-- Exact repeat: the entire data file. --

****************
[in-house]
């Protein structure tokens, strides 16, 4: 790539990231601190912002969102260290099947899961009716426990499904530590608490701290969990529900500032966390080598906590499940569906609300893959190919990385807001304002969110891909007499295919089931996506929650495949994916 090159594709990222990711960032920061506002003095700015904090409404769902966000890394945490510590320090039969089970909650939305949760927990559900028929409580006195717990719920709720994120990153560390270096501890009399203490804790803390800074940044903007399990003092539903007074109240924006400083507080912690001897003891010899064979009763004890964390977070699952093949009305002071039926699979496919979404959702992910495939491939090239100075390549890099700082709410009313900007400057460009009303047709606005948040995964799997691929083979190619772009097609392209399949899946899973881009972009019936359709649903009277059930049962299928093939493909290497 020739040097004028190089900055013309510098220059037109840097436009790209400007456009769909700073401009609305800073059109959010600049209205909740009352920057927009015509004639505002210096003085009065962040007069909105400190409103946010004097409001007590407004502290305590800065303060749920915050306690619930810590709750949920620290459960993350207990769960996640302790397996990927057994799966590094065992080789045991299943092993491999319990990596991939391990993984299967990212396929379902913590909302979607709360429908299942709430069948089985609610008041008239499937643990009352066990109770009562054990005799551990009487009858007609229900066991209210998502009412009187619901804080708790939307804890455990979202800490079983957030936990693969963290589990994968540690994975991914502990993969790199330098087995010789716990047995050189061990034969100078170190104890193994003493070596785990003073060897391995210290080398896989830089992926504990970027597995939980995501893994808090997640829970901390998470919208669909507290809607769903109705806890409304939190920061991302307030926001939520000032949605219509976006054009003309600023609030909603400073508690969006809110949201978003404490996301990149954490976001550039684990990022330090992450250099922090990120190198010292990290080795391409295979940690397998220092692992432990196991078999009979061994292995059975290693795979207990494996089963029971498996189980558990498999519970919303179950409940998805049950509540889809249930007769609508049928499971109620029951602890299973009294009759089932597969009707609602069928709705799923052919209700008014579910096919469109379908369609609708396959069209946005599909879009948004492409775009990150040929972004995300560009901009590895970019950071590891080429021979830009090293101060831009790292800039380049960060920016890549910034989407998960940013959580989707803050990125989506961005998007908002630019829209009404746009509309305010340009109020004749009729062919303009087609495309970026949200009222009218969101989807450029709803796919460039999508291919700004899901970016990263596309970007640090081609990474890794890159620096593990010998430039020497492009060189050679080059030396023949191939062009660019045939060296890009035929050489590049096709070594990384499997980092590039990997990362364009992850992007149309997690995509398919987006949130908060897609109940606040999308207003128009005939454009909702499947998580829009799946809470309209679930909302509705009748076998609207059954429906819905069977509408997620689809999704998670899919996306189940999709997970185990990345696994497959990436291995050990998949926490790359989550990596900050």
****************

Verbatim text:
[in-house]
């Protein structure tokens, strides 16, 4: 790539990231601190912002969102260290099947899961009716426990499904530590608490701290969990529900500032966390080598906590499940569906609300893959190919990385807001304002969110891909007499295919089931996506929650495949994916 090159594709990222990711960032920061506002003095700015904090409404769902966000890394945490510590320090039969089970909650939305949760927990559900028929409580006195717990719920709720994120990153560390270096501890009399203490804790803390800074940044903007399990003092539903007074109240924006400083507080912690001897003891010899064979009763004890964390977070699952093949009305002071039926699979496919979404959702992910495939491939090239100075390549890099700082709410009313900007400057460009009303047709606005948040995964799997691929083979190619772009097609392209399949899946899973881009972009019936359709649903009277059930049962299928093939493909290497 020739040097004028190089900055013309510098220059037109840097436009790209400007456009769909700073401009609305800073059109959010600049209205909740009352920057927009015509004639505002210096003085009065962040007069909105400190409103946010004097409001007590407004502290305590800065303060749920915050306690619930810590709750949920620290459960993350207990769960996640302790397996990927057994799966590094065992080789045991299943092993491999319990990596991939391990993984299967990212396929379902913590909302979607709360429908299942709430069948089985609610008041008239499937643990009352066990109770009562054990005799551990009487009858007609229900066991209210998502009412009187619901804080708790939307804890455990979202800490079983957030936990693969963290589990994968540690994975991914502990993969790199330098087995010789716990047995050189061990034969100078170190104890193994003493070596785990003073060897391995210290080398896989830089992926504990970027597995939980995501893994808090997640829970901390998470919208669909507290809607769903109705806890409304939190920061991302307030926001939520000032949605219509976006054009003309600023609030909603400073508690969006809110949201978003404490996301990149954490976001550039684990990022330090992450250099922090990120190198010292990290080795391409295979940690397998220092692992432990196991078999009979061994292995059975290693795979207990494996089963029971498996189980558990498999519970919303179950409940998805049950509540889809249930007769609508049928499971109620029951602890299973009294009759089932597969009707609602069928709705799923052919209700008014579910096919469109379908369609609708396959069209946005599909879009948004492409775009990150040929972004995300560009901009590895970019950071590891080429021979830009090293101060831009790292800039380049960060920016890549910034989407998960940013959580989707803050990125989506961005998007908002630019829209009404746009509309305010340009109020004749009729062919303009087609495309970026949200009222009218969101989807450029709803796919460039999508291919700004899901970016990263596309970007640090081609990474890794890159620096593990010998430039020497492009060189050679080059030396023949191939062009660019045939060296890009035929050489590049096709070594990384499997980092590039990997990362364009992850992007149309997690995509398919987006949130908060897609109940606040999308207003128009005939454009909702499947998580829009799946809470309209679930909302509705009748076998609207059954429906819905069977509408997620689809999704998670899919996306189940999709997970185990990345696994497959990436291995050990998949926490790359989550990596900050």